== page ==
The deaths of President Zachary Taylor led to the breaking of the deadlock over the issue of slavery in the new territory that including California. President Fillmore asked Daniel Webster to return his former position as Secretary of State. Senator Stephen Douglas of Illinois, later known as the "Little giant," assume leadership of the debate and, realizing that the measure could not pass as designed, broke it into five separate bills and guided each one through Congress separately. In that matter to people who were bitterly opposed to certain portions of the proposed compromise could vote against them, but the combined negatives were not sufficient to block the five separate bills. After seven months of debate the five laws that made up the Compromise of 1850 provided for the following:
The immediate result of the 1850 compromise was euphoric acceptance. Many Americans considered the legislation a "final solution" to the slavery issue. Radical northern abolitionists, however, were not satisfied that slavery might still continue under the compromise laws. In the end the compromise was bound not to be a permanent solution as both sides rejected some of the other's conditions; everybody was opposed to at least part of it. Yet the end of the bitter debate did result in the reconciliation of some politicians would become estranged over the issue. A relative period of peace and harmony reigned in the United States Congress, though it was not to last very long.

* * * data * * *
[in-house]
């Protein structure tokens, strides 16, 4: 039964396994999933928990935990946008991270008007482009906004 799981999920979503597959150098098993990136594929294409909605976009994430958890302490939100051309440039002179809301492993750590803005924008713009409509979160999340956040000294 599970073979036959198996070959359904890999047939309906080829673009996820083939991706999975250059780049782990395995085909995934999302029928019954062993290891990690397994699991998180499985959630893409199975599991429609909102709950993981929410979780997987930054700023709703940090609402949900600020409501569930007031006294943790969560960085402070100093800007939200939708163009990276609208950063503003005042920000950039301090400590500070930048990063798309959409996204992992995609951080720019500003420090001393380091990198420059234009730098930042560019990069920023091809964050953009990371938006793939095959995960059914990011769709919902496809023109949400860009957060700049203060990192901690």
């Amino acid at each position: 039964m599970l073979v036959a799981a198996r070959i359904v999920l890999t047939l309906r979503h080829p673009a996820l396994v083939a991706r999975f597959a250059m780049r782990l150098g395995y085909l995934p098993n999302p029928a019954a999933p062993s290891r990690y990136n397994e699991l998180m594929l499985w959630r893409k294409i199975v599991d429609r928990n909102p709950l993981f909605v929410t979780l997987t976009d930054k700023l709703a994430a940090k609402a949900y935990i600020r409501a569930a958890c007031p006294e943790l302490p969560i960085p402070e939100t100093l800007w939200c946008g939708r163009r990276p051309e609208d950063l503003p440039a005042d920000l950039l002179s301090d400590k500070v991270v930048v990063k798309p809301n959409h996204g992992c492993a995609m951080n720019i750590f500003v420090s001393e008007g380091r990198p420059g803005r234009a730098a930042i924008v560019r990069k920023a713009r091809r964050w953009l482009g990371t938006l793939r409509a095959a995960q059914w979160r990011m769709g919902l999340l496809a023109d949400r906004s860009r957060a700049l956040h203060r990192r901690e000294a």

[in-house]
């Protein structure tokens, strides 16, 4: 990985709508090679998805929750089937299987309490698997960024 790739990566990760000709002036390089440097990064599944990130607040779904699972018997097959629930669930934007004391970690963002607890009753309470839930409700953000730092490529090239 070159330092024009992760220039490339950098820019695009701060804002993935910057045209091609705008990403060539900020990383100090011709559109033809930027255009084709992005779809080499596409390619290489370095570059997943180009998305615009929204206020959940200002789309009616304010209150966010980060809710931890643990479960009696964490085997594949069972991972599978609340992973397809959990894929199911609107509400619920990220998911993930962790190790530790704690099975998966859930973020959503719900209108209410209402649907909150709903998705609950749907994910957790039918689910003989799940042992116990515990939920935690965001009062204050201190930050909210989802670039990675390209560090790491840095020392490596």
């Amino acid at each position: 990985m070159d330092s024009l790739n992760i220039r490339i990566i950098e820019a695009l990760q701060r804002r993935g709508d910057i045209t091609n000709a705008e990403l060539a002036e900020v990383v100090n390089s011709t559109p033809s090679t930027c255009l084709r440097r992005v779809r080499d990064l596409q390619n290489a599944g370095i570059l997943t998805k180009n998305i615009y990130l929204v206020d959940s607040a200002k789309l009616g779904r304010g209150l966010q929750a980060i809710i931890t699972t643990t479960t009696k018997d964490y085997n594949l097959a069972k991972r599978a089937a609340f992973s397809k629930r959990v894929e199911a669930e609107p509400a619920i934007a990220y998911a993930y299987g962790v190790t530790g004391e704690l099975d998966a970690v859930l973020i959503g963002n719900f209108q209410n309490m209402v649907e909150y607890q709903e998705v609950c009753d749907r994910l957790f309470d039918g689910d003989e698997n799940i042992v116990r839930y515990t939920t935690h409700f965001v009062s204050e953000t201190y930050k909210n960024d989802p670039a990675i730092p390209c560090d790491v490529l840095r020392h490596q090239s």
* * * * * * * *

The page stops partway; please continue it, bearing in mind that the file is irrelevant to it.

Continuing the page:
The new 1850 fugitive slave law struck fear in the hearts of northern blacks and encouraged more southerners to try to recover escaped slaves. Once the law went into effect slaves who had lived in the North as free men for long periods of time suddenly found themselves liable to being returned to their former owners. Abolitionists often interfered with the enforcement of the law, and such efforts exacerbated sectional feelings. The sight of blacks being carried off to slavery outraged northerners, and southerners resented the northerners' refusal to obey the law. Some of the northern states passed personal liberty lowers to protect free blacks, but the Fugitive Slave Law forced many northerners to experience the heartlessness of slavery.